If there is one thing to consider cutting out completely, it would be sugary drinks. These include soda, sweet tea, sugary coffee beverages, sports drinks, and most fruit juice. Sugary drinks contain large amounts of added sugar, and the liquid form makes it easy for your body to break them down into usable energy. This can often lead to massive blood sugar spikes. Stick to plain water or other no-calorie beverages when you can.
3) Combine Walking Immediately After a Meal
You can often get hung up thinking about a healthy diet to improve blood sugar levels, but remember that physical activity plays a role here too. It can help you reach a healthy weight and also help improve blood sugar levels.
Take walking, for example. It’s an underrated form of physical activity, and newer research shows that it can help powerfully regulate blood sugar levels. A recent study looking at the effects of changing dietary carbohydrate intake and post-meal walking found that a brisk 30-minute post-meal walk was better than consuming a lower carb meal at maintaining steady blood sugar values in young, healthy individuals.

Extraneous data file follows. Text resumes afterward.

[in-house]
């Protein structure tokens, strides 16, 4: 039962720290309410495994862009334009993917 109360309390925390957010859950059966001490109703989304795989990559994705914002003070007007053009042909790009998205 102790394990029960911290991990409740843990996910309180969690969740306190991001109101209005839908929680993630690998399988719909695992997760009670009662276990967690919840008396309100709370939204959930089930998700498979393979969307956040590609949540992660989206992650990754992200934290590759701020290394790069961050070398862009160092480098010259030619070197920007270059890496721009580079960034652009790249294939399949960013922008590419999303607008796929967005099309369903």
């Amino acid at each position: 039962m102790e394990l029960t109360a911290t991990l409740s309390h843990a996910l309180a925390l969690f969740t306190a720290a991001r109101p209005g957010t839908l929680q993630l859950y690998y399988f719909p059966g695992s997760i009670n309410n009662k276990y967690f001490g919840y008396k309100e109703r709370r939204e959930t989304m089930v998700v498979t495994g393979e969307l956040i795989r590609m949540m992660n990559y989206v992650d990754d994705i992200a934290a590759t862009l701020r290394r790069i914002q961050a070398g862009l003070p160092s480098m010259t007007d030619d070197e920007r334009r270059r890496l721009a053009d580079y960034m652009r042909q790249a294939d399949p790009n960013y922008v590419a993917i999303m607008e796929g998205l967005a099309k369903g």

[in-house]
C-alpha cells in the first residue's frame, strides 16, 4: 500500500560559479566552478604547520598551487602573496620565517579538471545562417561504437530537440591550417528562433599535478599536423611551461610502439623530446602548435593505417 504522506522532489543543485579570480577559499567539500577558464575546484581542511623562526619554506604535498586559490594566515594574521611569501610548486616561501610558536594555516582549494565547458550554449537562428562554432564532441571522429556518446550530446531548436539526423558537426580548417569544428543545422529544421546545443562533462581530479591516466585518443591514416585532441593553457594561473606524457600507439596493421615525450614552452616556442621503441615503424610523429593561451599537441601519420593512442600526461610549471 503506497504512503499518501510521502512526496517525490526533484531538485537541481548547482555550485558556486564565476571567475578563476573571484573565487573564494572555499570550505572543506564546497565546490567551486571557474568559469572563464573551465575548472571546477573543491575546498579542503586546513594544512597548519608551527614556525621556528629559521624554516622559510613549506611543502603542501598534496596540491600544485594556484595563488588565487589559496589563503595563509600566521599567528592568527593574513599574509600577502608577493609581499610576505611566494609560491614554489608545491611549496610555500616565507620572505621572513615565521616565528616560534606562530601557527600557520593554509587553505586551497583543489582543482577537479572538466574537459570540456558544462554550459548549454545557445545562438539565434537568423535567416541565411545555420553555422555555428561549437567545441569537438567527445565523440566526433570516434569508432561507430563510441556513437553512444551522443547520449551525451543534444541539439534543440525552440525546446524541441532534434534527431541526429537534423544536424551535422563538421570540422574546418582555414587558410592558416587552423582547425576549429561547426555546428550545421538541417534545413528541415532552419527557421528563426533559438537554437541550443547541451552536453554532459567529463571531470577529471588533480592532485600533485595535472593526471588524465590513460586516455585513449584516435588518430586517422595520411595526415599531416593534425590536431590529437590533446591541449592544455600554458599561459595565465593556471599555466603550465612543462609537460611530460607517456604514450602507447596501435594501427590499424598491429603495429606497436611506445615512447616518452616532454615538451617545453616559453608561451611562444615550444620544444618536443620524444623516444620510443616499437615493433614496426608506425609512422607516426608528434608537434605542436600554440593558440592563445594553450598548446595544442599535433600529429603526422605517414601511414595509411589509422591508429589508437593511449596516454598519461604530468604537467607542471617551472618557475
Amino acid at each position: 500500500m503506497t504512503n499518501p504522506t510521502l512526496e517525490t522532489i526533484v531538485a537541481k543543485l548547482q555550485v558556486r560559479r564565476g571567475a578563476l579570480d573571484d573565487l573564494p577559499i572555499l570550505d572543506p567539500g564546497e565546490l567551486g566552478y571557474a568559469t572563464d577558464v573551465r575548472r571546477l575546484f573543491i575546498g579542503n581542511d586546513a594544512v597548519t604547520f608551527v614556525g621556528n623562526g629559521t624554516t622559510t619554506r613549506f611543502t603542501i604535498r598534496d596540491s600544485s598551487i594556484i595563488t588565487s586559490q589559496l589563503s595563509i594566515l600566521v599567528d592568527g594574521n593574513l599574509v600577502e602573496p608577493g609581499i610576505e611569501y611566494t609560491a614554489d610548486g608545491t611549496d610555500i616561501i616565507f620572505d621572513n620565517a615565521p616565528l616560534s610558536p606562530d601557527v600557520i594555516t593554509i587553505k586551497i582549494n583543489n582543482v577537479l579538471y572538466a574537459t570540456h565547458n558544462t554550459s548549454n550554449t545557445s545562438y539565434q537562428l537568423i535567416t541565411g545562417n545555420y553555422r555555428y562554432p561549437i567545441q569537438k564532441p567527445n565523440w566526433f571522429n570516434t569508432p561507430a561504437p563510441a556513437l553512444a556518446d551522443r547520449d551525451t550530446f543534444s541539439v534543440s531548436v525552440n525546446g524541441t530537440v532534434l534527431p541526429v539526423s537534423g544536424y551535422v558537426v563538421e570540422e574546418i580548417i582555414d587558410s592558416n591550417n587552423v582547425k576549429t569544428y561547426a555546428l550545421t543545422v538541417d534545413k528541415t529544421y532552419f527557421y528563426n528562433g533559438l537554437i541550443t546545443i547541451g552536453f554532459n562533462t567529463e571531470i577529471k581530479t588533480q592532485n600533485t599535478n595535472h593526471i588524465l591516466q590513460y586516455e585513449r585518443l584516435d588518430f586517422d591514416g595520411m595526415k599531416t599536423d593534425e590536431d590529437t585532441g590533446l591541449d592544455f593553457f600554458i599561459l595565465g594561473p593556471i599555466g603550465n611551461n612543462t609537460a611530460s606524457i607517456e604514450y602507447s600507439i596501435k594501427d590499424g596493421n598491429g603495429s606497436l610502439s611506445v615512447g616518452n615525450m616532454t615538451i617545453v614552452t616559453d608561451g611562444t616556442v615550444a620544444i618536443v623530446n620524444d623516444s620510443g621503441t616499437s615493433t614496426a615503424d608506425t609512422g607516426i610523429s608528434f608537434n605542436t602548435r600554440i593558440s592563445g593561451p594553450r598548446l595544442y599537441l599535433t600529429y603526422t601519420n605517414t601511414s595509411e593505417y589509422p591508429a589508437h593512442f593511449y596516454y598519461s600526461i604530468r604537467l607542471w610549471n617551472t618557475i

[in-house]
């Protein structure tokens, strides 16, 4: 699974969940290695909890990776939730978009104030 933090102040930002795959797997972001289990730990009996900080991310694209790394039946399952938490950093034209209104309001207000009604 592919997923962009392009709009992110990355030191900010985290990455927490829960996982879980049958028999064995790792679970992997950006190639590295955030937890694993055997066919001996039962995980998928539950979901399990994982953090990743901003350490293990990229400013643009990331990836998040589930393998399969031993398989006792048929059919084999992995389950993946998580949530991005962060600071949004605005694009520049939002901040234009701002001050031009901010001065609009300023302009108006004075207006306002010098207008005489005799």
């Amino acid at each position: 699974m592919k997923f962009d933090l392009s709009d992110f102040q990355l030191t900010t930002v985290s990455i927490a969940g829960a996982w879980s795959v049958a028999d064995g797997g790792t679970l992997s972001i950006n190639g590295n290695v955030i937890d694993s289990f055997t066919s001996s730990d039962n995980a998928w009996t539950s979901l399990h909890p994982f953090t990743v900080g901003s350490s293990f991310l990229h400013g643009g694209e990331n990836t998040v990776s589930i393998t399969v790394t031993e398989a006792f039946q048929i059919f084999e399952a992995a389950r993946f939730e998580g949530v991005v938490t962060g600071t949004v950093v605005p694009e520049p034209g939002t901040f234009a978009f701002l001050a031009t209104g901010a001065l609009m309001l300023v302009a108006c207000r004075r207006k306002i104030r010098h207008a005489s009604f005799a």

While that study was done on people without pre-existing blood sugar issues, it can benefit people with diabetes too. Combine a more moderate carb intake with an after-meal walk, and you’ve got yourself a recipe for blood sugar success.
If you can’t take a walk after a meal, there’s some evidence to suggest that even standing up rather than sitting can help to improve blood sugar levels. If it’s an option, consider getting a standing desk and try to stand up for 30 minutes after a meal.
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Carlee's training at Western Illinois University and an internship at the Memphis VA Hospital lead her to a career in outpatient counseling and bariatric nutrition therapy. In these positions, Carlee realized many of the disease states (upwards of 80%!) her patients experienced were actually preventable. She knew she had to dig deeper into preventative health, which led her to NutriSense and CGMs.